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Transit battle looming for the GTA

Jun. 11, 2001. 01:30 AM

Ian Urquhart
PROVINCIAL AFFAIRS COLUMNIST

A FEROCIOUS behind-the-scenes battle is underway at Queen’s Park over control and funding of transit in the Greater Toronto Area.

At stake are the futures of TTC and GO Transit as well as the Greater Toronto Services Board (GTSB) and the four regional governments in the 905 belt around Toronto.

Ultimately, the decisions to be made at Queen’s Park in the coming weeks will determine whether we become a sort of northern Los Angeles or we pursue more controlled growth, serviced by transit.

After years of neglect, the Conservative government at Queen’s Park has finally begun addressing these questions. In a speech in January, Premier Mike Harris first used the phrase “smart growth” to describe the province’s new vision for the GTA.

It sounded good, but so far smart growth is just a slogan with no content, and various interests are lining up at Queen’s Park to fill the policy vacuum.

Currently atop the agenda are the linked questions of whether to create some sort of regional transit authority for the GTA and how to finance expansion of transit lines. Here are some of the competing proposals:

  • The GTSB - It is pushing for a transit authority that would be controlled by GTSB-appointed municipal politicians but financed by the province. Alternatively, the province could give the GTSB authority to tax gasoline or some other commodity (telephones?) to pay for transit.
  • The regions (Peel, York, Durham and Halton) - They see the GTSB as a threat to their existence and want it scrapped or severely curtailed. As for a transit authority, they want it in municipal hands but not if it is dominated by Toronto politicians.
  • The developers - They, too, see a strong GTSB as a threat to their plans and are pushing for a provincially appointed transit authority with minority representation, if any, from the municipalities.
  • The Ontario Chamber of Commerce - It is pushing for a province-wide transportation authority composed of business leaders and others, not municipal politicians.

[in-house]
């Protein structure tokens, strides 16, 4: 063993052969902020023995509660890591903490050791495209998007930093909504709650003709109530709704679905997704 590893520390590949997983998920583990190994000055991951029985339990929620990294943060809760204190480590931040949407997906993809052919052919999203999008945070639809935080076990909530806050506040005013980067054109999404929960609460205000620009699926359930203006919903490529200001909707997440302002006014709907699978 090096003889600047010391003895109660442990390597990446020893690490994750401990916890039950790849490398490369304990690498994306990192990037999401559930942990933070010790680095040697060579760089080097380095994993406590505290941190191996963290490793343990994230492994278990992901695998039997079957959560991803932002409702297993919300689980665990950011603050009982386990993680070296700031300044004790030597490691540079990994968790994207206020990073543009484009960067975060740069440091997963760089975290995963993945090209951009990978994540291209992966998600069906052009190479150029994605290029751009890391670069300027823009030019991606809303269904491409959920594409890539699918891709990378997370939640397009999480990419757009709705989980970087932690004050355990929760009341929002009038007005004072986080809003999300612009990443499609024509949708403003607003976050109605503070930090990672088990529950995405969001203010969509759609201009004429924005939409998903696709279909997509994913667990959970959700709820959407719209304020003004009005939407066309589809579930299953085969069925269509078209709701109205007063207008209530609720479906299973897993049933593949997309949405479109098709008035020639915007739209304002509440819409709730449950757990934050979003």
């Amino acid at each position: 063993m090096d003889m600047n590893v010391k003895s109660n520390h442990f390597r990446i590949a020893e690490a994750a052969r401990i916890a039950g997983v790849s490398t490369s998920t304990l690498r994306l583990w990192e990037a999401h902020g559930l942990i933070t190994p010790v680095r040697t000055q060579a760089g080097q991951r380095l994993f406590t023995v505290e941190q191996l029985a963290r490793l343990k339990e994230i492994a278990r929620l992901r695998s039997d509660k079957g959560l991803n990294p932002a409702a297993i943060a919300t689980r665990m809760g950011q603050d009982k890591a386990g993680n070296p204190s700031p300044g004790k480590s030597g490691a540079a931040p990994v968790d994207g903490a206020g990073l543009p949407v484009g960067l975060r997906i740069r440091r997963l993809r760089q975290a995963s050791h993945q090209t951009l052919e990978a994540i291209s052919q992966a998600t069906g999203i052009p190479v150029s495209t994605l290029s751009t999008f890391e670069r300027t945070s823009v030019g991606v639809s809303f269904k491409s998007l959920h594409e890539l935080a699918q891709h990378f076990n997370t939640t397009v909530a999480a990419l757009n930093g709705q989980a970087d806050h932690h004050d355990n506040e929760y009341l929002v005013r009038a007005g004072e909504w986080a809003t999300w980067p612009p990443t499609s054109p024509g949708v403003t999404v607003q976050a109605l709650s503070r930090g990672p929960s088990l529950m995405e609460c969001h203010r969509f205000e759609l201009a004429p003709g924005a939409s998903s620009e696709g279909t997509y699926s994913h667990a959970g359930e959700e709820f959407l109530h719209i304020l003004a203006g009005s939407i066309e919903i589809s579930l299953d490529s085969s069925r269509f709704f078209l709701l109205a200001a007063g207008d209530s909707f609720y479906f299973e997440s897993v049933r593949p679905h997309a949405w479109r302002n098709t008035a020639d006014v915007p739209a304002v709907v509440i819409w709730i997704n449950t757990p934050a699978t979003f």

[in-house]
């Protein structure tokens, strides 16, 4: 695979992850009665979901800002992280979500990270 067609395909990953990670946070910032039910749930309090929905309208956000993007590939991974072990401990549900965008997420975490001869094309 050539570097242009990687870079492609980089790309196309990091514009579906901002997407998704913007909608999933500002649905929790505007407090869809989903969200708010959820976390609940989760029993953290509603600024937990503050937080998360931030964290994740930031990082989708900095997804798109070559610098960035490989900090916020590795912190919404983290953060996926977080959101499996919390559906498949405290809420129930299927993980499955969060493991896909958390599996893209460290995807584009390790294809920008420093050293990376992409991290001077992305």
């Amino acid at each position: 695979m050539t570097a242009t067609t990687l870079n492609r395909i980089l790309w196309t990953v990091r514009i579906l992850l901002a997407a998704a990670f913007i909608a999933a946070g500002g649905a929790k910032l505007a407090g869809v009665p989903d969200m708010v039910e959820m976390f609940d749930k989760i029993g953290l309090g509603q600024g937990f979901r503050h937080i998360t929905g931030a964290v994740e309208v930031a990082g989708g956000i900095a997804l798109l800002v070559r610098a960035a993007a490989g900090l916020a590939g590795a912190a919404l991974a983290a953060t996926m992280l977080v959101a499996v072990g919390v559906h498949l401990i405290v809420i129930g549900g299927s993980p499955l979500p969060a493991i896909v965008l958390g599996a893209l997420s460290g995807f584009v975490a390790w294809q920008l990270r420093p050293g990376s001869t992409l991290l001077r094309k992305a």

As is evident, this is a war over turf. It is also about money. Transit is expensive both to build and operate. Where will the money come from?

The province used to pay 75 per cent of the cost of new transit lines and equipment. But as part of the downloading exercise four years ago, the Harris government dumped the responsibility for transit entirely on the municipalities, with the money to be raised from property taxpayers.

The government has since acknowledged that this was a mistake, but it has yet to identify any new sources of revenue. It is hoping for a contribution from the federal government, but Ottawa is not going to come on board until the province itself antes up.

Then there is the private sector.

Lurking in the shadows is a powerful consortium of companies proposing to build transit lines along existing hydro and railway rights-of-way. The consortium includes Borealis Capital, a major infrastructure investment firm; Alstom Canada, a French-based firm that specializes in light rail transit; and Armbro Enterprises, a Brampton-based construction firm with experience in big capital projects.

This is a consortium with strong Tory connections. Take Borealis, for example. Its executive chairman is Steve Hudson, a Tory bagman and confidant of the Premier.

Chairing the consortium is David McFadden, a Toronto lawyer who is a former president of the provincial Conservative party and a former Tory MPP.

Representatives of the consortium have reportedly been lobbying intensively at Queen’s Park. They also briefed the members of the GTSB transportation committee last week.

Meanwhile, the GTSB is getting anxious. Earlier this year, Municipal Affairs Minister Chris Hodgson pressed the GTSB to hurry up its proposal for transit in the GTA.

The GTSB complied back on April 20. Since then, it has not heard back from the province.

“It’s time to act,” says GTSB Chair Gordon Chong. “And I would be extremely disappointed if the province did not support us.”

Both Hodgson and Finance Minister Jim Flaherty were non-committal last week when I approached them on the subject. “We have several proposals before us,” was all Flaherty would say.

My sources say, however, that the two ministers are battling behind the scenes for control of the file. The battle has future leadership overtones, as both men are considered potential successors to Harris, whenever he decides to step down.

Harris will eventually have to wade into the fray and force a decision on this issue.

And at this point, it is anybody’s guess what that decision will be.


Ian Urquhart is The Star’s provincial affairs columnist. His column appears on Monday, Wednesday and Friday.




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